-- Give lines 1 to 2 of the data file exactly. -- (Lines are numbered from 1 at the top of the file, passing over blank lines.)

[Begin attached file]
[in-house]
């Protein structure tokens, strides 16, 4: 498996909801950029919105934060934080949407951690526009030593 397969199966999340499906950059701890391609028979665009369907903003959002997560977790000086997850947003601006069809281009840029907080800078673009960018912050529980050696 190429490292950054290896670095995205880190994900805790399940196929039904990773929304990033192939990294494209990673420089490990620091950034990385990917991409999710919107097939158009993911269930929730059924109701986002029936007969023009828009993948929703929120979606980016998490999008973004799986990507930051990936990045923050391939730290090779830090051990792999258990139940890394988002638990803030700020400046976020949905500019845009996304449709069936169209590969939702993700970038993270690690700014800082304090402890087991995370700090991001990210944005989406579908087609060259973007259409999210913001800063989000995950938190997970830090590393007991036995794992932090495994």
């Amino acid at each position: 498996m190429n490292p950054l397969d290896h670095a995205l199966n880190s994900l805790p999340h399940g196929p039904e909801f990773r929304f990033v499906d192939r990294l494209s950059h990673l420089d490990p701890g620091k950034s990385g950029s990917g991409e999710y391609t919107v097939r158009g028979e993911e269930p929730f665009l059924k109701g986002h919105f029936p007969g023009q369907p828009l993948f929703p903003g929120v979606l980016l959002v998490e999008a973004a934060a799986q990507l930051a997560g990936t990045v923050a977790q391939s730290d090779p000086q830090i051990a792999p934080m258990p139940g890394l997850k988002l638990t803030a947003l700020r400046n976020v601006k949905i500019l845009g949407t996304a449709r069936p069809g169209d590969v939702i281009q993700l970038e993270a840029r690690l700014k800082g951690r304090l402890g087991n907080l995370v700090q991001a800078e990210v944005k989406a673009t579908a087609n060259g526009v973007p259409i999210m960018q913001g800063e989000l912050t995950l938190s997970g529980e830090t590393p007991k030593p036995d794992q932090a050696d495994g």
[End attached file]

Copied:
[in-house]
């Protein structure tokens, strides 16, 4: 498996909801950029919105934060934080949407951690526009030593 397969199966999340499906950059701890391609028979665009369907903003959002997560977790000086997850947003601006069809281009840029907080800078673009960018912050529980050696 190429490292950054290896670095995205880190994900805790399940196929039904990773929304990033192939990294494209990673420089490990620091950034990385990917991409999710919107097939158009993911269930929730059924109701986002029936007969023009828009993948929703929120979606980016998490999008973004799986990507930051990936990045923050391939730290090779830090051990792999258990139940890394988002638990803030700020400046976020949905500019845009996304449709069936169209590969939702993700970038993270690690700014800082304090402890087991995370700090991001990210944005989406579908087609060259973007259409999210913001800063989000995950938190997970830090590393007991036995794992932090495994």